Vision Science: Scientific Papers Database

IntroductionEdit

Vision science studies various physiological and perceptual aspects of visual sense from the perspectives of cognitive psychology, neuroscience, computer science, psychophysics, and ophthalmology.

The idea of this wikibook is to share expert knowledge among scientists working in various fields of Vision Science. Mastering the knowledge accumulated in the course of the previous research is of paramount importance. A scientist is usually an expert in one or two fields, and entering a new field can be a daunting task. While it is possible to search scientific databases such as Web of Science by keywords or author names, the search results can be confusing, unsatisfactory, and incomplete. Why not instead use the expertise of those who worked in the field for many years?

Below is the list of fields and subfields of Vision Science. Feel free to edit the list and add new fields and associated wikibook pages. Each subfield contains a list of original and review articles published in peer reviewed journals. The articles are listed in the order of publication date. If you add a new article please make sure that it fits in between the right dates and conforms with the Journal of Vision citation format accepted here, e.g.

  • Hubel D., Wiesel T. (1962). Receptive fields, binocular interaction and functional architecture in the cat's visual cortex. The Journal of Physiology, 160, 106–154. FREE Full Text

Make sure to add a link to a free text, if available. To add a new citation click on 'edit' link above the section to which you want to add the citation. Locate the right position for the citation (based on the publication date) and insert the citation by copying and pasting a previous citation and modifying it. The wiki formatting syntax is fairly self-explanatory, use the formatting tools and the 'Help' link at the top of the editing page for less obvious bits. Make sure to preview your edits before saving them. 'Save page' and 'Show preview' buttons are located at the bottom of the editing page.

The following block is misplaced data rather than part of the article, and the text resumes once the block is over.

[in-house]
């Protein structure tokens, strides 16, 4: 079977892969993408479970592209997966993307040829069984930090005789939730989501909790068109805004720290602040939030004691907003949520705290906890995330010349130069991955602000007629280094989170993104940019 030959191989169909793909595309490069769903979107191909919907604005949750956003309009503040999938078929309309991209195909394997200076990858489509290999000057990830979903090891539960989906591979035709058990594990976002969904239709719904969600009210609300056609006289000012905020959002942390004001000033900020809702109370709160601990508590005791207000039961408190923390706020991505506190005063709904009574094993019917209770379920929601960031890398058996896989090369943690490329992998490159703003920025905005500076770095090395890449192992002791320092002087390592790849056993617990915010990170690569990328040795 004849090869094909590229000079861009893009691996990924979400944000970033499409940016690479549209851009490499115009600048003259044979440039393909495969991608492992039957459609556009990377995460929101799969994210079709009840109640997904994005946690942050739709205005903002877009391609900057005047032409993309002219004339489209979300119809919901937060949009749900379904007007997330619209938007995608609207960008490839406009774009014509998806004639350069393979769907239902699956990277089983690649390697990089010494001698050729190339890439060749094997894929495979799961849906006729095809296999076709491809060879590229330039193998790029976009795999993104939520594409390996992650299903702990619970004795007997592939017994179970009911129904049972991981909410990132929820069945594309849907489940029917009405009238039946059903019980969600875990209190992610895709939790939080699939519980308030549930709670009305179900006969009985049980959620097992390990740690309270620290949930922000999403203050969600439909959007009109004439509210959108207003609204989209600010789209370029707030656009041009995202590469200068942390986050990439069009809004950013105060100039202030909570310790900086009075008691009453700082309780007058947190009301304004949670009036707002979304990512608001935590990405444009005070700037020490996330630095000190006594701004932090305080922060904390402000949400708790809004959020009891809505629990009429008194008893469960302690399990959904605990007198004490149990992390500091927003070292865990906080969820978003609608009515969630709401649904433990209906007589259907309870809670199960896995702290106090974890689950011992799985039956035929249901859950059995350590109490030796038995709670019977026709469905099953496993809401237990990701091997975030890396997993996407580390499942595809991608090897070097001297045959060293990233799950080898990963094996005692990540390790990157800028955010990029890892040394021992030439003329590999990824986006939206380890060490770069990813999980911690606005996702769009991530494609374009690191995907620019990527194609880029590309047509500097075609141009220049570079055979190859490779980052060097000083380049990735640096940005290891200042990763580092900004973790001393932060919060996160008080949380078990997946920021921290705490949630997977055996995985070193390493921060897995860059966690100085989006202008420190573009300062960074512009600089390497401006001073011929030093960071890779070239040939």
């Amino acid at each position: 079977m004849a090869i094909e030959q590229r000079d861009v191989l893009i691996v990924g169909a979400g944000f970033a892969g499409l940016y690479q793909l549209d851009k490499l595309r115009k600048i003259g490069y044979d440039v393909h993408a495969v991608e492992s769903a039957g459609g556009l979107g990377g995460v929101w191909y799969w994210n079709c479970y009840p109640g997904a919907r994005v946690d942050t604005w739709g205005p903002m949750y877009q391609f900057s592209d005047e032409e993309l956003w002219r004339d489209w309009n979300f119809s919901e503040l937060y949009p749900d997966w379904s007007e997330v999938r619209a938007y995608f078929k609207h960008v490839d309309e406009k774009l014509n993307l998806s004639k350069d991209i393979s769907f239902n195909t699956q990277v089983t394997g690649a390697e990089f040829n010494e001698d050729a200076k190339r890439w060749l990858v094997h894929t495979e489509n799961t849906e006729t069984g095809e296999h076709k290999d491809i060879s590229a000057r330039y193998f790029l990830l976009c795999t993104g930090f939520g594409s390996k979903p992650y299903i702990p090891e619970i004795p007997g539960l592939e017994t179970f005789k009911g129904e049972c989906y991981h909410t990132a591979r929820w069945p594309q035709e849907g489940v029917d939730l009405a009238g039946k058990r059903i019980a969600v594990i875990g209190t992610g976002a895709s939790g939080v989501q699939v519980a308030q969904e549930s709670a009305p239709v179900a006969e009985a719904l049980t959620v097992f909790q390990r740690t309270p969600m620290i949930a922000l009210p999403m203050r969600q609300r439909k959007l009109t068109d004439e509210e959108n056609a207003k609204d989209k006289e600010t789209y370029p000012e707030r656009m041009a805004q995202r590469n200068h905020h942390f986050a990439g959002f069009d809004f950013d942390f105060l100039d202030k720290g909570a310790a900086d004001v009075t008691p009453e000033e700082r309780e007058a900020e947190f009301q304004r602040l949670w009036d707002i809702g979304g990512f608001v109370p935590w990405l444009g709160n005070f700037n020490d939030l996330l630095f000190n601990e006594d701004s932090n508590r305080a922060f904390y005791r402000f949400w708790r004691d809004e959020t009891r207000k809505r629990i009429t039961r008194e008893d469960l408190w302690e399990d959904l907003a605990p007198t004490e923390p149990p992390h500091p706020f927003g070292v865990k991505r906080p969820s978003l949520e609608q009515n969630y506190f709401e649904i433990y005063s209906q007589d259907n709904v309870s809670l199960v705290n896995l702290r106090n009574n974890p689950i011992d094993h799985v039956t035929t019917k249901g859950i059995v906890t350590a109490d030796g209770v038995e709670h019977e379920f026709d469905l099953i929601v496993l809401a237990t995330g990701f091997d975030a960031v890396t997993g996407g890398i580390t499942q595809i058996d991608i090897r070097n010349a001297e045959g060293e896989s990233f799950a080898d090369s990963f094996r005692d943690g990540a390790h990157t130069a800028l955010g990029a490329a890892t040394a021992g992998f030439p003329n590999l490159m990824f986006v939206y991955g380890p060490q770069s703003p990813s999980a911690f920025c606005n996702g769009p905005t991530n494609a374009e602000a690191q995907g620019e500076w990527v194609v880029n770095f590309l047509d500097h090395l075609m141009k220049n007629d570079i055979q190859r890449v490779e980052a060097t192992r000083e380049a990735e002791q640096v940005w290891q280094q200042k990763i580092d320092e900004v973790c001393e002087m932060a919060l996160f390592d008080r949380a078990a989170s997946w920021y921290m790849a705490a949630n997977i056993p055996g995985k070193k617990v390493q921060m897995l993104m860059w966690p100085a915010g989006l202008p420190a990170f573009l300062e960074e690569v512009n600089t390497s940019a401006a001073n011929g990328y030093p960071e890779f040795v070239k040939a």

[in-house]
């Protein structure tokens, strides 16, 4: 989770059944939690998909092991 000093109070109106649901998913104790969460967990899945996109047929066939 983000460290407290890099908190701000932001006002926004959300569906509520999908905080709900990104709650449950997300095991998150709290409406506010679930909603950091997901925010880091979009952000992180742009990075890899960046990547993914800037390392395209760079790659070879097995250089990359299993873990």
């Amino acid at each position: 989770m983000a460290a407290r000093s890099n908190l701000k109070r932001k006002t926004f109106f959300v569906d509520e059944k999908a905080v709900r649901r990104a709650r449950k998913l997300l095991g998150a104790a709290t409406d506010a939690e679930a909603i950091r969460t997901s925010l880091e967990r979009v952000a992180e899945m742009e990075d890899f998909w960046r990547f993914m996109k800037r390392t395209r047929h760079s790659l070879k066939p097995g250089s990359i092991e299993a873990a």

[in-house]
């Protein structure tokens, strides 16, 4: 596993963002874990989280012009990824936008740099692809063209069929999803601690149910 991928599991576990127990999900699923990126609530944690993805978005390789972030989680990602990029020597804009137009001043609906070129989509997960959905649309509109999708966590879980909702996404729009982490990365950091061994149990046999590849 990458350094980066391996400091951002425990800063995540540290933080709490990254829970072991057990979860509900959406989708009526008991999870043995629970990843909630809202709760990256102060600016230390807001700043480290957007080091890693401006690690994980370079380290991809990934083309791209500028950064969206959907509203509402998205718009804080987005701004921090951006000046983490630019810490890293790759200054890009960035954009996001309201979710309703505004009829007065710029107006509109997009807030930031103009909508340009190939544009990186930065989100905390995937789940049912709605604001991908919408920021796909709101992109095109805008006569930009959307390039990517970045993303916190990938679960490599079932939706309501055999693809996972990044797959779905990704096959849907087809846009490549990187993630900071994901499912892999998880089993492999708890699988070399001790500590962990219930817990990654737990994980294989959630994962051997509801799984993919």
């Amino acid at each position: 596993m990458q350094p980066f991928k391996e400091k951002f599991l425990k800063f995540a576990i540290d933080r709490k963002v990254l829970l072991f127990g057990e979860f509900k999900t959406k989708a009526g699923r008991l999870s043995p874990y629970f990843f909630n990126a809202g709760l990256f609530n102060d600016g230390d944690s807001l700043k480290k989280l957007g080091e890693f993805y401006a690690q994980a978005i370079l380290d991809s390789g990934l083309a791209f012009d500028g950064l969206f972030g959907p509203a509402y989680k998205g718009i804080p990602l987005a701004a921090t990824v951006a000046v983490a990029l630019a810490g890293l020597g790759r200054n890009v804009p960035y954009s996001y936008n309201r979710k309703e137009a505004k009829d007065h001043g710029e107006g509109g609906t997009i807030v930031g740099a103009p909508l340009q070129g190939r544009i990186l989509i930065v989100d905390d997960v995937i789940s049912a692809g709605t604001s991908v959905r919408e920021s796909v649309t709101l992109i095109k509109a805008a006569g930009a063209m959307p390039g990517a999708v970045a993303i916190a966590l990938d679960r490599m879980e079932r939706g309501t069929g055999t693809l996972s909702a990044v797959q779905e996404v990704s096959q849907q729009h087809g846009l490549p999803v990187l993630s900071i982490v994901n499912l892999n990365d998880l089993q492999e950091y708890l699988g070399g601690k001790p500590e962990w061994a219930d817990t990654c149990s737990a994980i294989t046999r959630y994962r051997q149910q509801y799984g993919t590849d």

In addition to the usual citation fields, the annotation field can be used. You are strongly encouraged to annotate your citations, because title alone is often not enough to understand what the paper is about. Annotation should be no longer than one or two sentences and should covey the value of the cited paper in the most concise and clear form. Use new line and small font for annotations, e.g.

  • Hubel D., Wiesel T. (1962). Receptive fields, binocular interaction and functional architecture in the cat's visual cortex. The Journal of Physiology, 160, 106–154. FREE Full Text

A pioneering study in which microelectrodes were used to record extracellurarly responses of neurons in the primary visual cortex of anaesthetized cats. The study identified several types of neuronal receptive fields and showed that cortical neurons are selective for stimulus orientation and binocularity.

While it is only natural to cite your own research papers please also add citations of classical papers, if they are missing. Thanks for your help!

NeuroscienceEdit

PsychophysicsEdit

  • Color Perception
  • Form Perception
  • Motion Perception
  • Depth Perception
  • Attention
  • Eye Movements
  • Visual Memory
  • Perception and Action
  • Integration with other senses

Theory and Computational VisionEdit

  • Color Perception Models
  • Lightness Perception Models
  • Form Perception Models
  • Natural Image Statistics
  • Depth Perception Models
  • Models of Saliency and Attention

ClinicalEdit

Last modified on 20 September 2010, at 12:34